Bookworm of Edwards Wine & Words all about what to read next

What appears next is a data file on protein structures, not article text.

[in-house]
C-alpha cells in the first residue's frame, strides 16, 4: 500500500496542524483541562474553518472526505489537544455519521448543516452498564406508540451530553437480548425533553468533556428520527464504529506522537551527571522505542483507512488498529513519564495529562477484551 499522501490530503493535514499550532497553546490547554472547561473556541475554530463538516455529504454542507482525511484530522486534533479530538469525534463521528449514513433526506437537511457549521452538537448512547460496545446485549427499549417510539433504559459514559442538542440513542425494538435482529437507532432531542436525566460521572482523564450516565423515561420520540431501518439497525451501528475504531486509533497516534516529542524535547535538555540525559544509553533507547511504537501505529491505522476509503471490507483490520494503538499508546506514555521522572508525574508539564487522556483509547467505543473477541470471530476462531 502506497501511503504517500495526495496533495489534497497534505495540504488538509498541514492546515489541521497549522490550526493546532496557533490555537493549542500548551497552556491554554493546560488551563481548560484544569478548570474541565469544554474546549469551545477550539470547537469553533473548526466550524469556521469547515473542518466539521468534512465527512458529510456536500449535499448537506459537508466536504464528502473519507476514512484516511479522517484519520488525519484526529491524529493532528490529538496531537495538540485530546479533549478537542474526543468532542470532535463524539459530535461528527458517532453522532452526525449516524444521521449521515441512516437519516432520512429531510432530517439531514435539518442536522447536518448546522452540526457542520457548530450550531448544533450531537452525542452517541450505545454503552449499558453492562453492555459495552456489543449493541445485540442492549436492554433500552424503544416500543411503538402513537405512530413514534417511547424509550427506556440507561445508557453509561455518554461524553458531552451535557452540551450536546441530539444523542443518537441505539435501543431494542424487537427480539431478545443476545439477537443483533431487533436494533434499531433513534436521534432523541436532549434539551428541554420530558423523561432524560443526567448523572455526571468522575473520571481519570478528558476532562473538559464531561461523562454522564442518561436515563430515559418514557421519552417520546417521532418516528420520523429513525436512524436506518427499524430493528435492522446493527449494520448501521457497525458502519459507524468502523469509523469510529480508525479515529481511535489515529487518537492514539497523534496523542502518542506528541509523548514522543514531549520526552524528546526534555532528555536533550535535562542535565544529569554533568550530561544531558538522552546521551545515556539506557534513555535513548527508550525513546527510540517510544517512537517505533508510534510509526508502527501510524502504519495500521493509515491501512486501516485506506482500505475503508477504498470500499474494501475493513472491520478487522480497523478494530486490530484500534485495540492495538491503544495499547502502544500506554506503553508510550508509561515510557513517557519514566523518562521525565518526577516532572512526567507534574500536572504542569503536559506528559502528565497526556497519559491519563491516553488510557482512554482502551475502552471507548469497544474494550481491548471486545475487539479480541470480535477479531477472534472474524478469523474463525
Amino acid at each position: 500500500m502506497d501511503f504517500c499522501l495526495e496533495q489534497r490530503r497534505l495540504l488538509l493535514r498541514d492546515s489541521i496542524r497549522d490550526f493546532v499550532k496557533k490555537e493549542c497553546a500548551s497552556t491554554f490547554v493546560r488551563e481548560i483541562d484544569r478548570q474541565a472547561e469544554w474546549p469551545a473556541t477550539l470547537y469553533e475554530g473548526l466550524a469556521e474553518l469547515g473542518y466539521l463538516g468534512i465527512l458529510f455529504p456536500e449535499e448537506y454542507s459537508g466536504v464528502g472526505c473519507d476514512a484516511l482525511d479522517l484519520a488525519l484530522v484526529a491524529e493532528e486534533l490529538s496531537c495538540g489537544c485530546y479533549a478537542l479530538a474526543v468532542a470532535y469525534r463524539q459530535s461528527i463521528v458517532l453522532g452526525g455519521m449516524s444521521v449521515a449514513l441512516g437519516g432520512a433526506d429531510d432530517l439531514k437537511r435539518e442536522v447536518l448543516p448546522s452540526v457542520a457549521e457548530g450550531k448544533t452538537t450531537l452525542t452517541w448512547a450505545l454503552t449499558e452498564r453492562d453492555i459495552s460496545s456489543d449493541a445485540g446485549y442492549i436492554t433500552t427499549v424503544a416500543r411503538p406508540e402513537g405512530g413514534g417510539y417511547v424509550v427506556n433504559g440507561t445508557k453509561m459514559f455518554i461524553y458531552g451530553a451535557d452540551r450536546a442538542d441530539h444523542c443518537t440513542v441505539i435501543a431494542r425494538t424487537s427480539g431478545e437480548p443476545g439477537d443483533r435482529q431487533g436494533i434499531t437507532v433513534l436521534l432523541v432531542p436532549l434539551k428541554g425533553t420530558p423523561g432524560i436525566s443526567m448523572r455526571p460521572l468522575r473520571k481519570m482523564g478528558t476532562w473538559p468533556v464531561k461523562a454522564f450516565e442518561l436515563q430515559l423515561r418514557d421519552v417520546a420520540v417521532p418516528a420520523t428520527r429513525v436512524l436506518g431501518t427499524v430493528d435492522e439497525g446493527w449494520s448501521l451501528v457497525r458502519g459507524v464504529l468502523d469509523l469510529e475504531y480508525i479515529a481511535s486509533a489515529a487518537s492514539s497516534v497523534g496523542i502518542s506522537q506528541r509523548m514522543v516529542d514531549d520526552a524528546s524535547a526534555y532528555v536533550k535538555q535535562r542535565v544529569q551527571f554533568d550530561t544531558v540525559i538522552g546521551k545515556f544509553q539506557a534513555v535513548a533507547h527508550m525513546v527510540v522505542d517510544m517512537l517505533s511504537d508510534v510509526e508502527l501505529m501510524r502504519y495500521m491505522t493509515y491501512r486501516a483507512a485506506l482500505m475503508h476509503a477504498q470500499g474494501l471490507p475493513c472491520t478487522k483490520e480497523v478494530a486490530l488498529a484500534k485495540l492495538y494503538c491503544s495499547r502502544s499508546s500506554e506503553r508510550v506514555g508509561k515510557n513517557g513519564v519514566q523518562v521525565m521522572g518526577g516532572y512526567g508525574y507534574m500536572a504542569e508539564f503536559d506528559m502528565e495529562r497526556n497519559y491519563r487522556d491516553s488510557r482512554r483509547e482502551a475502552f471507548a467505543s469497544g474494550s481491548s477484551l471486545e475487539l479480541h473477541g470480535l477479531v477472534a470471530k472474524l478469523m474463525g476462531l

Her desk is in her kitchen, but author Erin Blakemore writes best when she’s parked on a couch in a bustling mall of all places, typing away furiously on her laptop. “I will say this, the Flatirons Crossing mall is a gorgeous, comfy, wi-fi-enabled, couch-filled place, and the combination of chaos and public shame is the perfect environment for writing,” said Blakemore, who lives in Boulder. Her debut book “The Heroine’s Bookshelf,” takes life lessons learned by female authors in history, and their famous characters, and applies those lessons to modern day women. It’s an inspiring and thought-provoking read, said Besse Lynch of the Bookworm, where Blakemore will speak tonight at the store’s annual Wine & Words event. During the event, Blakemore and three others will talk about the books they’re excited about this season.”We figured who better to give us great reading suggestions than the woman who wrote the book on it, literally,” Lynch said. “‘The Heroine’s Bookshelf” is chock full of great insight into classic literature, and now we get to hear Erin turn that investigative eye toward some more contemporary books.”Blakemore took the time to answer a few questions for the Vail Daily. VD: Your book, “The Heroine’s Bookshelf,” is all about women – both authors and characters in literature – and the life lessons they can teach us. Are there male writers and male characters that you would be able to apply the same strategy for?EB: Definitely, but I feel that classic male heroes and authors have always had plenty of spotlight. If I were writing a similar book about men, I’d have to include Dickens, Poe and Wolfgang Borchert.VD: I love the literary inspired cocktail list on your website. Which is your favorite? And can we have the recipe?EB: Thanks! A good friend and bartender gave it to me as my one-year bookiversary gift. I love The Long Winter, based on the Laura Ingalls Wilder book: 3 parts hot chocolate, 2 parts brandy, 1 part Kahlua topped with nutmeg.VD: Who was your first literary heroine as a youngster?EB: Definitely Laura Ingalls. She was so resourceful and stubborn!VD: And what was the first life lesson you learned from an author or female character?EB: I remember reading a Ramona book by Beverly Cleary and realizing I could do anything, even if my family members annoyed me.VD: What are you working on now?EB: I’m playing around with a concept for a historical novel.VD: What are you reading that you can’t put down?EB: I recently fell in love with “Tender Morsels” by Margo Lanagan. It’s a fairy-tale inspired novel that tackles dark material without ever losing a sense of lyrical magic. High Life Editor Caramie Schnell can be reached at 970-748-2984 or firstname.lastname@example.org.